A professor was caught using ChatGPT when a scientific paper was riddled with errors

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A Danish biologist was shocked to find that his name had been mentioned several times in scientific papers about millipedes – which were simply referring to non-existent papers.

therefore Retraction clock According to reports, Danish myriapodologist Henrik Enghoff’s Natural History Museum suspected that authors of papers in China and Africa had used OpenAI’s ChatGPT to find academic references — and it turns out, they were right.

The offending paper was initially removed by Preprints.org, a preprint archive run by academic publisher MDPI, in June after Enghoff’s colleague, David Richard Nash of the University of Copenhagen, alerted the editors to the errors.

Now, the paper has resurfaced online, misleading references and all, on a separate preprint platform called Research Square..

This is an infuriating new reality that should have any academic concerned about how AI tech could undermine the validity of scientific research.

Scientists have already shown that services like ChatGPT have an alarming tendency to “false” scholarly citations.

And it’s not just academic. Earlier this year, journalists here parents It turns out that AI chatbots have created entire articles with a byline of journalists who never wrote these non-existent pieces. Then there was the lawyer who infamously used ChatGPT in court cases while doing research for his client’s case, a decision that backfired spectacularly.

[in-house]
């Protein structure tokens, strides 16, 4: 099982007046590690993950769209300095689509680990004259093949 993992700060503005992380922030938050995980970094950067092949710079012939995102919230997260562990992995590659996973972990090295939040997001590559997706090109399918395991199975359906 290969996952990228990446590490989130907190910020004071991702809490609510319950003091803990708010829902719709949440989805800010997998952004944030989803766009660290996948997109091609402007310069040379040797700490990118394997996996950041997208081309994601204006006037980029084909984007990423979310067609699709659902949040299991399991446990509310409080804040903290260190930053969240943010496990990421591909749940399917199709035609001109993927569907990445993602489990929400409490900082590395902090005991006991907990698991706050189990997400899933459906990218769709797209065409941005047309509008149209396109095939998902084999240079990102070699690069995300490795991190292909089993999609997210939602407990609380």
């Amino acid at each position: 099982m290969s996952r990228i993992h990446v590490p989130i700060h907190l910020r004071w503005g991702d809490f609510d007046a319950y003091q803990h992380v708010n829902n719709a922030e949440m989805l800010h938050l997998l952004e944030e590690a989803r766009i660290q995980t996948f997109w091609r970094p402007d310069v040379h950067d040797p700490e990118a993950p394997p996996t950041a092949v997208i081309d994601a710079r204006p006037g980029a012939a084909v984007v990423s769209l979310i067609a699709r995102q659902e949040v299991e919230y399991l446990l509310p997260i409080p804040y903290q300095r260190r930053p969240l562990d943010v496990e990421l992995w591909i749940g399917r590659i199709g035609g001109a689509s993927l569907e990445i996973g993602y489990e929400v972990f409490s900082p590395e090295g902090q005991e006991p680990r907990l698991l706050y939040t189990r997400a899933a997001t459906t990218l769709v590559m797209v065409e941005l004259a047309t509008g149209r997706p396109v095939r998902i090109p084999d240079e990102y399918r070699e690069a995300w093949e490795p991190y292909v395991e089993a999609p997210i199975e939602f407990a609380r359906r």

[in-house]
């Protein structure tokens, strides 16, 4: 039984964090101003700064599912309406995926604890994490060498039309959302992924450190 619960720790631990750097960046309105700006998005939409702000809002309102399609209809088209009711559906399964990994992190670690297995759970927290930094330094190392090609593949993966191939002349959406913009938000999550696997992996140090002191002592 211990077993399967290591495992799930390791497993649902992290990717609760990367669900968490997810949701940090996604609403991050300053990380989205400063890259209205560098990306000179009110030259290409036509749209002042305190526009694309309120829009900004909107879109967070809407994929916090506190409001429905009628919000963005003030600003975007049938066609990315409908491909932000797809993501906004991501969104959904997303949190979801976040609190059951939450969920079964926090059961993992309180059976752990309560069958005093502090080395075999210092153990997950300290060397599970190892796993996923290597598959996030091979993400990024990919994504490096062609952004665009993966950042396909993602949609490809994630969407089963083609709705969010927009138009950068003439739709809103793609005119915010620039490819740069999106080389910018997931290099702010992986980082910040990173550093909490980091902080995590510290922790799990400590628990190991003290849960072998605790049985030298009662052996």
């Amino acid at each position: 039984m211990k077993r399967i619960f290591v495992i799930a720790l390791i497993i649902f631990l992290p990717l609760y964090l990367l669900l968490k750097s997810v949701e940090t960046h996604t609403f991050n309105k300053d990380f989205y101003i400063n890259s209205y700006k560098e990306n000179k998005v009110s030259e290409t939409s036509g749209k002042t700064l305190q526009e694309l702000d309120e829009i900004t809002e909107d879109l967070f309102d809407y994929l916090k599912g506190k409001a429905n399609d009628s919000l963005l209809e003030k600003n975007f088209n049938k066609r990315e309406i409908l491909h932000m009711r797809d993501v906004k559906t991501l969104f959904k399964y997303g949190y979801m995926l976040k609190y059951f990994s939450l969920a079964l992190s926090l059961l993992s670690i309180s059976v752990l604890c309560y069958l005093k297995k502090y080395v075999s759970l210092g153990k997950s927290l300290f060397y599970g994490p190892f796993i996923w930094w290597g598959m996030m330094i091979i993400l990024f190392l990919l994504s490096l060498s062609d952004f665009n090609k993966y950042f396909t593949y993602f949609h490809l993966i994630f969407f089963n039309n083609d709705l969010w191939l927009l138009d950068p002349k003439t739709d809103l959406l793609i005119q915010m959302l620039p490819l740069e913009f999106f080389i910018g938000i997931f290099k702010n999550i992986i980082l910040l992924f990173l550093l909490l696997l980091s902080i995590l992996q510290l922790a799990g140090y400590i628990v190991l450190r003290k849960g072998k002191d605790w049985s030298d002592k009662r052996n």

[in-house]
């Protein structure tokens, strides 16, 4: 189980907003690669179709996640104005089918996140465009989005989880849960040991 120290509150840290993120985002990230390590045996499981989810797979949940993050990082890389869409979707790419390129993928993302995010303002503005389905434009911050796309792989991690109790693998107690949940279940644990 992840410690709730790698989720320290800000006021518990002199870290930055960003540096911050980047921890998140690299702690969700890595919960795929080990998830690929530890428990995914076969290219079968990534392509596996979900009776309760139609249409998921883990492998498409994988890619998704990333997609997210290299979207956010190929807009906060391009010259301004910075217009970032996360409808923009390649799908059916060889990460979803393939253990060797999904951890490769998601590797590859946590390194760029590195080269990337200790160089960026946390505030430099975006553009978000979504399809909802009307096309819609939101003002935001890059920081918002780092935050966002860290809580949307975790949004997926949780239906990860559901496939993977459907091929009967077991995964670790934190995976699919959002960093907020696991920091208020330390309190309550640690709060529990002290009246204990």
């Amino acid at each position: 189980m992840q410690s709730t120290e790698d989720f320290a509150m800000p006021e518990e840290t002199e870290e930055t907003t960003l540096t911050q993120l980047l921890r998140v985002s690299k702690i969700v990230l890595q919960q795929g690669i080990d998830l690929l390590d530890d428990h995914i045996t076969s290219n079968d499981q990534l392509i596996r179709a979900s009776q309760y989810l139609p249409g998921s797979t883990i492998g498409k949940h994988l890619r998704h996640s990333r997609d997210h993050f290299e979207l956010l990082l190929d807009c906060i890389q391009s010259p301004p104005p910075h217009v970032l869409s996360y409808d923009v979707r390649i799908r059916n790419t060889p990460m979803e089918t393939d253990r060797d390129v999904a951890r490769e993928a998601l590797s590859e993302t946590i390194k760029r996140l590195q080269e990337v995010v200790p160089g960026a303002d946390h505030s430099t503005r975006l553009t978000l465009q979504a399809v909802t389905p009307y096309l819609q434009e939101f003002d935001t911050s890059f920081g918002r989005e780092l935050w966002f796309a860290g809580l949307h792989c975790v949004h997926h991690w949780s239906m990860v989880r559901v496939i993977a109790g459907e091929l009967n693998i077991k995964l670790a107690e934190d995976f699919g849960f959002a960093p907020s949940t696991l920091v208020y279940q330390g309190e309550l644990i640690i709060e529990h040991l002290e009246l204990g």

It’s a cat-and-mouse game that can be a major headache for researchers.

“We will immediately retract it and add the authors of this preprint to our blacklist,” Preprints.org editor Lloyd Shue told Nash in an email back in June.

Enghoff also said Retraction clock He was informed that the same preprint had been submitted to MDPI’s journal insectBut it was rejected.

Kahse Tadese Mawcha of Aksum University in Ethiopia, who was originally listed as a corresponding author on the offending preprint, joined the Danish newspaper. Weekend Back in July he used ChatGPT, and he later learned that the tool was “not recommended” for this task.

A new version of the paper, posted above Research Square, lists Mawcha only as the author. Some references to illusory documents allegedly written by Enghoff have since been deleted, although there are many other references to non-existent documents, such as Retraction clock Report

“What I personally find most worrying is that many of these references suggest that the pest effect of millipedes on crops is greater than it actually is,” says millipede expert Leif Moritz, a researcher at the Leibniz Institute for the Analysis of Biodiversity. Change, Bonn, Germany, said the blog. This is something that can lead to “wrong decisions by policy makers”.

Then why did the paper burst again? Editors at Research Square said Retraction clock That the “retraction notification feature is currently under repair,” means they are “manually catching this.”

Whether by mistake or negligence, this is an alarming new reality for scholars around the world. Powerful but flawed AI tools like ChatGPT are a bull in the China Shop of almost every field of knowledge, academia included — and it will be interesting to watch as everyone tries to find a new sense of balance.

“It undermines confidence in the scientific literature,” Enghoff said Retraction clock.

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